I think you're being a bit harsh, and your comments betray a certain ... ignorance is a bit strong, but I can't think of any better word right now. I don't recall any emo-only games this year - I'm willing to be proved wrong here, but if there were any, they were in the minority (note that Claymore's website fails to mention several games I know for a fact were participation). As for quick-play games, the one I took part in lasted a half-hour or so, as did, I think, the WW1 dogfight game, and a couple of others. I think you're not looking closely enough, TBH.

Granted, Claymore is suffering badly from choice of venue, and I'm not sure if that'll be changing any time soon.

I do think it suffers somewhat for being Scottish, and that some of the Sassenachs are too lazy to make it north of Hadrian's Wall. Beyond that, well, most clubs simply don't put in enough effort, IMO; grubby felt cloths, hurriedly-painted miniatures and a beard that looks like you have a Badger on your face don't help, frankly. And Claymore's hardly unique in that respect; Salute has it's fair share of disappointing-looking demo games, too.

Andrew Paul said...

Moreover, "a backwater of the wider hobby, a timewarp in which D&D, Warhammer and Mt:G might never have happened."

As opposed to what, exactly? It's a Wargames show. Granted, fantasy/SF games are a bit thin on the ground (although this year had: urban zombie hunting, starship combat, a pulp-era dungeon bash, a pulp-era 'rumble in the jungle' and Metropolis (Urban Mammoth's follow-up to Void)), but Magic and D&D simply aren't what the show is about. No-one's denying they exist, they're just outwith the scope of the con.

"A bit political on yer ass!" said...

"M'lud, the prisoner wishes to address the bench."

So Andy, it does seem that I was being a bit unfair. Ignorant? Nah, I was just being one-sided and not bothering to qualify my remarks. For example: I have reached the point with Claymore where I pay little or not attention to the games displays. This year for example I just headed for the 2 trade stands I was interested in plus the dog end of the bring and buy, spent my money, and got out. I could've mentioned this in my off-hand remarks about demonstration games versus participation games, but I chose not to, because I was feeling both lazy and unreasonable.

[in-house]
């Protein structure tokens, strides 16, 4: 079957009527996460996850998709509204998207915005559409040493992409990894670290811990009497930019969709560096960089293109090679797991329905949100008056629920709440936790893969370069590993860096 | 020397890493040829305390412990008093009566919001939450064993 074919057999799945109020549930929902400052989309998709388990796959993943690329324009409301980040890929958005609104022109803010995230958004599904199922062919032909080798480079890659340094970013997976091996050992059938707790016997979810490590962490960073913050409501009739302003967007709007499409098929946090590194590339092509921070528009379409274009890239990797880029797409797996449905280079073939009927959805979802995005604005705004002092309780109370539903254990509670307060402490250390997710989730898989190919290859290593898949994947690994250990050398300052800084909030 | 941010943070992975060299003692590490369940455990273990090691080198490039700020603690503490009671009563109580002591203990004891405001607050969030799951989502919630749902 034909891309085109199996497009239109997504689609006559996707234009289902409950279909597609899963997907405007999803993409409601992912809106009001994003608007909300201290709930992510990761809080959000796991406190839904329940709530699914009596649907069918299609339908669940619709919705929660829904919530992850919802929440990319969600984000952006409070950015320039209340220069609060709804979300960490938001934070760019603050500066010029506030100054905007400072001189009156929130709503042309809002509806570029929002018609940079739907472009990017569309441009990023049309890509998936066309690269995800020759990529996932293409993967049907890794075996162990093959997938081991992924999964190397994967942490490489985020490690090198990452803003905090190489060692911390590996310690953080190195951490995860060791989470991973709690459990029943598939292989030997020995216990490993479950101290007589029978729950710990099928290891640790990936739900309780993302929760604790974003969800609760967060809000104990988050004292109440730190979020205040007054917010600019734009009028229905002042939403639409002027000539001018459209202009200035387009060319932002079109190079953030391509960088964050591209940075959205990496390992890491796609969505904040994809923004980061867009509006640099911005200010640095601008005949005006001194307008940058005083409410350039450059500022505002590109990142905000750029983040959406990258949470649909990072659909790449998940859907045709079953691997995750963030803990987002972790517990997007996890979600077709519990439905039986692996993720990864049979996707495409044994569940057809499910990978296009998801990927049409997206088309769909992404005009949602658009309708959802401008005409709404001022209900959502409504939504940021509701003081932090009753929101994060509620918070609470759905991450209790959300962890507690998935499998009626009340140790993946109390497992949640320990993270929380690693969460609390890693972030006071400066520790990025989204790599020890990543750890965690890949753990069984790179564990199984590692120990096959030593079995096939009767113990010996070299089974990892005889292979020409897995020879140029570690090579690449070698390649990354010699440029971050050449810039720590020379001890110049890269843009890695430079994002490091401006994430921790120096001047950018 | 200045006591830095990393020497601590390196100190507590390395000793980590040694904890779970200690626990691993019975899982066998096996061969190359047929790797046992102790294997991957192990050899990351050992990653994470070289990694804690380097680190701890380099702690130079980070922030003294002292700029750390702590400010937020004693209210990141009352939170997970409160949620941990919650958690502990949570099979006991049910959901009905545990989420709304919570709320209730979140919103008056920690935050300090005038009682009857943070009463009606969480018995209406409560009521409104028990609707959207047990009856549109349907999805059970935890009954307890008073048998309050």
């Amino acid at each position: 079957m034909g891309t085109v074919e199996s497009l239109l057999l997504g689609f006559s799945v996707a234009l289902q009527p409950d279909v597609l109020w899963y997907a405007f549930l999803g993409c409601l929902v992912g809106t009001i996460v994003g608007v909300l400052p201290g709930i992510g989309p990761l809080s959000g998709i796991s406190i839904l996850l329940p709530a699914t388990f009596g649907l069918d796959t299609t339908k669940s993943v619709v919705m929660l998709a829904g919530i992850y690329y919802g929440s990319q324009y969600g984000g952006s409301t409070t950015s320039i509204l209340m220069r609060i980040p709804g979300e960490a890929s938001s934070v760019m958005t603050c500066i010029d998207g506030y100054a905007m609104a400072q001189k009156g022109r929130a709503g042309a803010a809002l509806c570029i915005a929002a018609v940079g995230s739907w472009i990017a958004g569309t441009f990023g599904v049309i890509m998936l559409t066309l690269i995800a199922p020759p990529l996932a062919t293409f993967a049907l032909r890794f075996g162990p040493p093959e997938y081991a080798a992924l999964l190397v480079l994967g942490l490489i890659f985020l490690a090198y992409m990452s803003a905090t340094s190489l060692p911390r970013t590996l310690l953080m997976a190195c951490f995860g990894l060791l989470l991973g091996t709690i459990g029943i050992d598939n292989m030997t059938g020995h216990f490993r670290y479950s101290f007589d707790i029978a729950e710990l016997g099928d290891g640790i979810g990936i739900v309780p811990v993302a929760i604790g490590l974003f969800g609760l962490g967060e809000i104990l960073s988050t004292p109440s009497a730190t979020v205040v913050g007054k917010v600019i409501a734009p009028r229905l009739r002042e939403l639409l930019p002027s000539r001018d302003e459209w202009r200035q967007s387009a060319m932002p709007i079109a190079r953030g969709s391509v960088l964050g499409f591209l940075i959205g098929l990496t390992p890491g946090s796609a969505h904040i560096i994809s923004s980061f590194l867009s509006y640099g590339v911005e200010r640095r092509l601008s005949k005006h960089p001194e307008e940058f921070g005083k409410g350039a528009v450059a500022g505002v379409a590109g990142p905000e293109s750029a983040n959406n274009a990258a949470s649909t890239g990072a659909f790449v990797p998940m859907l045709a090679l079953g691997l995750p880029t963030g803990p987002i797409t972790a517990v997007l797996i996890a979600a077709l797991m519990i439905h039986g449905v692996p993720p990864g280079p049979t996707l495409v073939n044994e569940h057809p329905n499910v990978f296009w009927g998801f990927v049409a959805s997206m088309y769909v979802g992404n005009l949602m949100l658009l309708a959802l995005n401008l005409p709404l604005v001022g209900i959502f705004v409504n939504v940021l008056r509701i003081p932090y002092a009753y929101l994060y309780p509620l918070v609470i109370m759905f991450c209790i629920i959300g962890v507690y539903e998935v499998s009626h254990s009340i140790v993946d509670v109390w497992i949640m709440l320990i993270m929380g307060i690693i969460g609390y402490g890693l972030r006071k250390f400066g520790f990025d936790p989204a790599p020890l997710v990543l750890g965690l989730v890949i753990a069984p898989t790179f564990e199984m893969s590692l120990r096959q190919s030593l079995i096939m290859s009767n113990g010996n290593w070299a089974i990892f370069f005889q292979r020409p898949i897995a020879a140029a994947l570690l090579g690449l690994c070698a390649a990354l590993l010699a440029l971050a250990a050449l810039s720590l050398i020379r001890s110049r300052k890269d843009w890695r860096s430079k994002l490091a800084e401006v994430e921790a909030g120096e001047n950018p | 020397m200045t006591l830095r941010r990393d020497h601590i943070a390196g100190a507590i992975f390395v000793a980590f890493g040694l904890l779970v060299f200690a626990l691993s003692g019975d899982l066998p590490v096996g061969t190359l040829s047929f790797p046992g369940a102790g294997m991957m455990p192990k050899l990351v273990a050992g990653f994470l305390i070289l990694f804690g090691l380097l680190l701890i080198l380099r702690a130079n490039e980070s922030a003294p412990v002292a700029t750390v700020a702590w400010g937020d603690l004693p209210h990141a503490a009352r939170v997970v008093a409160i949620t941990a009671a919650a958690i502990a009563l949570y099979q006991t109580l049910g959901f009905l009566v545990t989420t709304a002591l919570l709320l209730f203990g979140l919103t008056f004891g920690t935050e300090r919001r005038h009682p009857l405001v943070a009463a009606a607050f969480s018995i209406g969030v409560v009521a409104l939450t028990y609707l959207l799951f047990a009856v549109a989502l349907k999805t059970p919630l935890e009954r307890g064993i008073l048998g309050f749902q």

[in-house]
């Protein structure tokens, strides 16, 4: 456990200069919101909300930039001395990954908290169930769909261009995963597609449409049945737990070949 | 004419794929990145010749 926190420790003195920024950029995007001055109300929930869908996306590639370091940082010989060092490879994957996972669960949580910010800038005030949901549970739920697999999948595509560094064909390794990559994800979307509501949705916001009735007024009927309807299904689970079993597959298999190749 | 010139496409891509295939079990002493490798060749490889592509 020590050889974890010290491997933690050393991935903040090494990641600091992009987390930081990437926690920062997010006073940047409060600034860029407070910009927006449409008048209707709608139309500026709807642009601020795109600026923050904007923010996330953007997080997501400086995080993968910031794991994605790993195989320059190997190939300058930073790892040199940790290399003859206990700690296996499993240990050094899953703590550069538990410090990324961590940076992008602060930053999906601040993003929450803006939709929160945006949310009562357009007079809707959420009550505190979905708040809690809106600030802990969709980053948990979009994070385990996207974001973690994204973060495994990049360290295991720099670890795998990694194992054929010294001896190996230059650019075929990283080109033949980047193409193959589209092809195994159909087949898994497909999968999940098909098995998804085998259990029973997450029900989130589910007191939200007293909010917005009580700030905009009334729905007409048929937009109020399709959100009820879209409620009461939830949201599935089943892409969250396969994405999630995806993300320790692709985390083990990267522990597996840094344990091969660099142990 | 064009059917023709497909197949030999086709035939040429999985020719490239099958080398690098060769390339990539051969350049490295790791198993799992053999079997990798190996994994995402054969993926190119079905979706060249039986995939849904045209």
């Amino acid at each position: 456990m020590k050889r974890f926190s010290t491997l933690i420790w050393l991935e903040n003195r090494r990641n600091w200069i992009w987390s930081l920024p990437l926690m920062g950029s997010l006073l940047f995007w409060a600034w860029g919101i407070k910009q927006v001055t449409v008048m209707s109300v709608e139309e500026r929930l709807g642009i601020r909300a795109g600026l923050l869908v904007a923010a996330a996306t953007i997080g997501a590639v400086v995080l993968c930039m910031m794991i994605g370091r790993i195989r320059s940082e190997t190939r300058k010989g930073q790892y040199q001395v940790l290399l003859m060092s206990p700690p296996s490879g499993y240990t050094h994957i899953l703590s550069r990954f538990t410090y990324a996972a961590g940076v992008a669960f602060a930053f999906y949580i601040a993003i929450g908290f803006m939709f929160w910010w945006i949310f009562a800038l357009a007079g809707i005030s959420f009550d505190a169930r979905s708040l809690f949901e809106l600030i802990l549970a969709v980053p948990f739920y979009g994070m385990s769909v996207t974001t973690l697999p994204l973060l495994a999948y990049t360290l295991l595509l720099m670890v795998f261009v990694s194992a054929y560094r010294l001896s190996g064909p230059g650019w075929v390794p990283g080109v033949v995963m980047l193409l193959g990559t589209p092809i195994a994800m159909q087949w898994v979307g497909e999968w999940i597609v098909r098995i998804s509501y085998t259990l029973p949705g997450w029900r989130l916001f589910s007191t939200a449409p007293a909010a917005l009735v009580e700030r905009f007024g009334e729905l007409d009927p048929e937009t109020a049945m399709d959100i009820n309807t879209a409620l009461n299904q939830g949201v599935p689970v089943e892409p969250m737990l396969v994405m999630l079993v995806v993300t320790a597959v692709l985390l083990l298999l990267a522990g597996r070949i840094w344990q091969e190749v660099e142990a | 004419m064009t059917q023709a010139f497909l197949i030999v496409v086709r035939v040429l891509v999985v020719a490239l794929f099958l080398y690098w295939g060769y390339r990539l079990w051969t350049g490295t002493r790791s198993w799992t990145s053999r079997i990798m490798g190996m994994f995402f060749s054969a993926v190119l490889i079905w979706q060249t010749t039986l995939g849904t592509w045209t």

And yes, I know that Claymore is a wargames show. That's part of the problem IMO. Wargaming is part of a much wider hobby, most of which stems from the advent of D&D in the late 70's- ie. more than 30 years ago. And yet the single largest and longest running hobby event in Scotland simply does not represent this, as a matter of policy I must assume. So I stand by my use of the phrase 'backwater', which seems as least as apt as it might be harsh. It may well be that a bigger convention aimed at the gaming hobby as a whole is economically and logistically impossible here in Scotland. But then that would just prove my 'backwater' point it seems to me.

In the end though, if SESWC are happy to keep holding Claymore and wargamers are happy to keep attending, who am I to complain? I'll just have to live in hope that someone else might feel like making a stab at the task of organising an event of the broader scope I'd love to see. In the meantime maybe I could see if I can't get more out of a future Claymore? Who knows? Time will tell I guess.

John ;)

Andrew Paul said...

"And yet the single largest and longest running hobby event in Scotland simply does not represent this, as a matter of policy I must assume."

Along with almost every other gaming convention in the UK (and elsewhere). Really, things like Origins or Gen Con are in the minority, rather than the standard.

Anonymous said...

I must admit to being dissapointed with my first convention.

I didn't know what I was expecting but it wasn't that. I think i was expecting to be invited to play games or at least be given a list of games to be played tried and sold.

I was let down and won't be attending another.

Still, gubbing John at Up Front so often and so thoroughly more than made up for that.